The band ended the show with what was their (and still should be) traditional closing song, “Underground.” That song is about members of society being cast out, and coming together to positively express their emotions. I remember looking at the crowd during that song and realizing that the people in the crowd are MY people. There’s a good chance that I didn’t personally know 98% of the people in the crowd, but it didn’t matter. We were all there for the same thing.

The people at that show, the fans of the band, we come from different backgrounds. We’ve had different life experiences. We have differing views on life. But for the 90 or so minutes that Life of Agony was on stage, NONE OF THAT mattered. And at that particular show, at that particular moment, it started to sink in.

As the Coronavirus pandemic spread through the world, concerts and other events started to get postponed or canceled one by one. There were two Life of Agony shows that I was planning to attend that have been postponed. Of course, that bothered me, since it’s an outlet for me and because I’ve made some great friends from their shows, and at this point, those friends include band members and their families as well as the crew members of the band. But, as the virus spread, I was glad to see the shows not happen. I would rather not see the shows now and have everybody be healthy than have them happen and not ever be able to see some of those people again.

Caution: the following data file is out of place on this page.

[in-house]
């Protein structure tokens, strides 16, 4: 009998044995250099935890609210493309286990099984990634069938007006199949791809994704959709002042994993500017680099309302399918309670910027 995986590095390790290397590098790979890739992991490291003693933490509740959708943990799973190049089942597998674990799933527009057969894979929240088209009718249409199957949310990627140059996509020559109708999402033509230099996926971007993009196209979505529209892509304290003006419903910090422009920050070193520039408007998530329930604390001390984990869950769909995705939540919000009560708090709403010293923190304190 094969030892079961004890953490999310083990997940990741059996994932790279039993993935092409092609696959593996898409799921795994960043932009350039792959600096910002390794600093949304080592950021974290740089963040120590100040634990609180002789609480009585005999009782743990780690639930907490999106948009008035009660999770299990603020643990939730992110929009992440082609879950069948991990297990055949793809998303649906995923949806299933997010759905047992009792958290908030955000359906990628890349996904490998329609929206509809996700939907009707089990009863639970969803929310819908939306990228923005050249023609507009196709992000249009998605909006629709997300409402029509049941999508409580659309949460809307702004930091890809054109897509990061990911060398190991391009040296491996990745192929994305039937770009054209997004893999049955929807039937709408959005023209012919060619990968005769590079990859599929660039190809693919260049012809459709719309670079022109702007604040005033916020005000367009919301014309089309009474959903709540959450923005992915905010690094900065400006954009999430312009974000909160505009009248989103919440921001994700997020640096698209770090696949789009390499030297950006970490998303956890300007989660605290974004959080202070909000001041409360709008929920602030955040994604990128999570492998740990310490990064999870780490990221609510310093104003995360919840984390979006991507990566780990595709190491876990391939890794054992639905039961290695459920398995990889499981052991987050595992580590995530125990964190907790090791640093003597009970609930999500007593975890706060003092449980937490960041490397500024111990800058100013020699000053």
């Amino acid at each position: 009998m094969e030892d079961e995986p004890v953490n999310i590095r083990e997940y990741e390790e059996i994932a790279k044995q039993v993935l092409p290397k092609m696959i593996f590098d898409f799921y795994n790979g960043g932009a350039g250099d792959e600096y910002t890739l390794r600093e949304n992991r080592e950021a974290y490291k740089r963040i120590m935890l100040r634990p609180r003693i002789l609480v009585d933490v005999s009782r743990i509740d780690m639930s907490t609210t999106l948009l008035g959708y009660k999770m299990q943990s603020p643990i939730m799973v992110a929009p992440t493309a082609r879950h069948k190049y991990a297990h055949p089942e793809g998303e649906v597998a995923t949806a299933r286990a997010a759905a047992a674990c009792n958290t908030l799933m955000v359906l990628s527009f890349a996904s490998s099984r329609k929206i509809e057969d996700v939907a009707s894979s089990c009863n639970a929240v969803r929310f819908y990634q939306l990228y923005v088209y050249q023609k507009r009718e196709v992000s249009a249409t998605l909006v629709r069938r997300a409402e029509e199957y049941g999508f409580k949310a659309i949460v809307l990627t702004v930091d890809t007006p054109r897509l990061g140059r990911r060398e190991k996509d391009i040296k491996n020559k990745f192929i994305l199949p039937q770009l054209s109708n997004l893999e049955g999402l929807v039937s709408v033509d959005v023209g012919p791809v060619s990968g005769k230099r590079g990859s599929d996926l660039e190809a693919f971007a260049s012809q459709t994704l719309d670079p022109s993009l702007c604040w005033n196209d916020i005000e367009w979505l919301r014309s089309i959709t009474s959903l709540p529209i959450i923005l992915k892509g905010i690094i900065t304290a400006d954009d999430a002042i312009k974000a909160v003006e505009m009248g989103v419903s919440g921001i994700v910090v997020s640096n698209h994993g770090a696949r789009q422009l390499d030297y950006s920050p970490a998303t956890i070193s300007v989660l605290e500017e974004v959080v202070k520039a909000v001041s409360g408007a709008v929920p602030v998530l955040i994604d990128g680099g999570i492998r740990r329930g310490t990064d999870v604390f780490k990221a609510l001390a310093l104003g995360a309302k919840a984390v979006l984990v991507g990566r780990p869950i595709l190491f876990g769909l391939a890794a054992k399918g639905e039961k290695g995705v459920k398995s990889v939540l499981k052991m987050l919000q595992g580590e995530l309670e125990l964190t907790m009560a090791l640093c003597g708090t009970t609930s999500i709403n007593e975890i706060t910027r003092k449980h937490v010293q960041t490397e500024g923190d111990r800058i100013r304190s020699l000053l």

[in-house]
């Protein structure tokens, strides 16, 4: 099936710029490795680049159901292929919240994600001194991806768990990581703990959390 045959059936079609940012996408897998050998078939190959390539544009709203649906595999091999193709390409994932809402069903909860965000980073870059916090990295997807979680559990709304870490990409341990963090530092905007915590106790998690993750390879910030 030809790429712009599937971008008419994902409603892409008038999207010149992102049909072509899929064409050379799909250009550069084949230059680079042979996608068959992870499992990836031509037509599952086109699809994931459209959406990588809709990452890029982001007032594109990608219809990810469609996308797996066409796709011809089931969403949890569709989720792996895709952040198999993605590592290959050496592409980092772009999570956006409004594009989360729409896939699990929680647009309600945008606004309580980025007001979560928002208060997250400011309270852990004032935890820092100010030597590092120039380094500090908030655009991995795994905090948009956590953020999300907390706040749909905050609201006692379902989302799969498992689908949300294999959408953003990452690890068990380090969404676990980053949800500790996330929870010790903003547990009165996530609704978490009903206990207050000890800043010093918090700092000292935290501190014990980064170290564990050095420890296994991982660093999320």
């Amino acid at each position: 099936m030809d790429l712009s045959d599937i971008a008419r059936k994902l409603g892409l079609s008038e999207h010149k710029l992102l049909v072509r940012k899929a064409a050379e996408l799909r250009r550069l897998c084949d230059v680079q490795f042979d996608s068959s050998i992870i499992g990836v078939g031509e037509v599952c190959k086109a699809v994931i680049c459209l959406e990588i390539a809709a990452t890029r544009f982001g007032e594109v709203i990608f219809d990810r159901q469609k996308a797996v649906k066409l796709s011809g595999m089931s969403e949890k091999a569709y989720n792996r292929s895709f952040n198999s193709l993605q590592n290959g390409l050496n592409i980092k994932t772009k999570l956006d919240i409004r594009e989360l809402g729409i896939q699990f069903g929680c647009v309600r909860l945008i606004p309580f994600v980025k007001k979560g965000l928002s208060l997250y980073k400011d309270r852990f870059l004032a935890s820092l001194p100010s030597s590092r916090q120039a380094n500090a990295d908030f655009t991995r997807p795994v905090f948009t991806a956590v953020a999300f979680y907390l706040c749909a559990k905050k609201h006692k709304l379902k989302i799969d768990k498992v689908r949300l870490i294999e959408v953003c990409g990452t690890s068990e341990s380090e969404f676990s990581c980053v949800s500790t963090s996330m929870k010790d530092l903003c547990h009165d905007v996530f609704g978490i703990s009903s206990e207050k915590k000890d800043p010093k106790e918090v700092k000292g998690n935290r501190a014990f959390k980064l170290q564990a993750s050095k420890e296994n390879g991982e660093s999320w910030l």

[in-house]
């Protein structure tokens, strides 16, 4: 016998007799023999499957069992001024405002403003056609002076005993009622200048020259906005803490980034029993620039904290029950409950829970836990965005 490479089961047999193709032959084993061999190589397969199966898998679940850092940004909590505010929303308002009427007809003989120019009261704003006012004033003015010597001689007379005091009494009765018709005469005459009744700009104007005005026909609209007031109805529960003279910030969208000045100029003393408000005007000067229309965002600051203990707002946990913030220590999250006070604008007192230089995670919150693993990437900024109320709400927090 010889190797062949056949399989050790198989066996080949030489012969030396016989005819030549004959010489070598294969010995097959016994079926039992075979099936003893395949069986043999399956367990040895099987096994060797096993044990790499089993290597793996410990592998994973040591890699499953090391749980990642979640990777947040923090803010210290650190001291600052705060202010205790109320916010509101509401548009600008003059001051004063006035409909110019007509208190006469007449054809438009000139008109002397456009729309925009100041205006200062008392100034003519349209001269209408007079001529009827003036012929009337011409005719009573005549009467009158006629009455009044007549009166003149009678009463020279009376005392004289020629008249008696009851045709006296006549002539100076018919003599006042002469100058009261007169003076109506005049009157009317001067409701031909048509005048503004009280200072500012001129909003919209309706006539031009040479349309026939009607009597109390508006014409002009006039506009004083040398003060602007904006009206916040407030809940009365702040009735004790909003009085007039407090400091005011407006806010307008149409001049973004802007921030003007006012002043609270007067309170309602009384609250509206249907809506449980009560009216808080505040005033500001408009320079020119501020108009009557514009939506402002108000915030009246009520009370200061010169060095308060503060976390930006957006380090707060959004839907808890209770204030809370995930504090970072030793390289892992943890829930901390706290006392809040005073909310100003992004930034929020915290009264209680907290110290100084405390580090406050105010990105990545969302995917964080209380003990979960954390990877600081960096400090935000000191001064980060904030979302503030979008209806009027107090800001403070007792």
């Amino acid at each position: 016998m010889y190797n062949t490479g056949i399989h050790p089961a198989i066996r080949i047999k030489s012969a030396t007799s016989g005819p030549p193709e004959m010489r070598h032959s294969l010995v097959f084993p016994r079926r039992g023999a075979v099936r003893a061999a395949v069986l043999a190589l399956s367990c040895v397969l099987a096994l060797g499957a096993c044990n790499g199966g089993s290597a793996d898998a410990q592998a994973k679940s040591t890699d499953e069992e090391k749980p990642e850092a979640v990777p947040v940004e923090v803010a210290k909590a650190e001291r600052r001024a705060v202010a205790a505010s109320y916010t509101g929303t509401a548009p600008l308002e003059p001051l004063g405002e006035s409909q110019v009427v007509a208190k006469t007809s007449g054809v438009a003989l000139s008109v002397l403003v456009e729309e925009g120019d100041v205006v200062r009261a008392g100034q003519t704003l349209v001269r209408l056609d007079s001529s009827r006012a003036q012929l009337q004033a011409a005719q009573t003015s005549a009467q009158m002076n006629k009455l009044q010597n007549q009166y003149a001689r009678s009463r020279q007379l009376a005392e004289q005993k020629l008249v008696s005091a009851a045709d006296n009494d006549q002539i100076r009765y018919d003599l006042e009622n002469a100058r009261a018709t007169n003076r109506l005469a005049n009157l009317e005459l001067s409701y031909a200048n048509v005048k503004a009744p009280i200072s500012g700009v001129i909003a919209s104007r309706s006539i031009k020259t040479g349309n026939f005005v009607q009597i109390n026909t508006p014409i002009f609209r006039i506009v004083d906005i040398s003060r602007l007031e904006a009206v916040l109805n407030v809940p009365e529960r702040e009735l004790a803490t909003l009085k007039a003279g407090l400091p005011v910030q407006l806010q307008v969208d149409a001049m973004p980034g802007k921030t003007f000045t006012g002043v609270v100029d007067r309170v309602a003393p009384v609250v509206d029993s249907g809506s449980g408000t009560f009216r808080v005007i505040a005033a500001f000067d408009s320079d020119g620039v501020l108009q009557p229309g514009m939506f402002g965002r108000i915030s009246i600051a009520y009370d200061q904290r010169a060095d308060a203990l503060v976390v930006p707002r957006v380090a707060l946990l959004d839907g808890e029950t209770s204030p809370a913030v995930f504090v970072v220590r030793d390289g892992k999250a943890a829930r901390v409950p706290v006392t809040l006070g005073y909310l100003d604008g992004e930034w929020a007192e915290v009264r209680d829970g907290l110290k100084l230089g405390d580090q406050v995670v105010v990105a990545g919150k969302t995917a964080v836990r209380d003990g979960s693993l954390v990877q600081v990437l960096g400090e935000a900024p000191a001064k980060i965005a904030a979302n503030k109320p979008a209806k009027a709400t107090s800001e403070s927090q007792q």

Katatonia, who I once drove from New Jersey to Cleveland to see, and then from Cleveland to Montreal to see, did an online concert a few weeks ago. I knew I would enjoy that show, but I had no idea how much I would enjoy it. I watched it from the comfort of my bedroom. I had the lights out in the room and the concert was being streamed on my TV. From the very first note, I got chills and tears were flowing as I was happily singing along to some of the most depressing songs that I’ve ever heard. I was also texting a few people that were also watching the show and having similar experiences. And the friends that I was talking to during that time live in various parts of the country. But, that wonderfully miserable band brought us together. Some of us even joked that it was “our first Katatonia show together” since we’ve never actually attended any of their shows together.

Now, how does all of this tie together? That’s simple. Sometimes, none of our differences matter. When we’re at those shows, we’re with friends. Some of those friends are more like family to us than our actual relatives. We’re all hurting. We’re all there with our own demons and issues. We’re there to forget that for a little while. We’re there to let our aggression out. We’re there to hear every voice scream. We’re there for the words and music. We’re there to see beyond our darkness. We’re there for the message in the music. We’re there because the scars that bind us brought us there.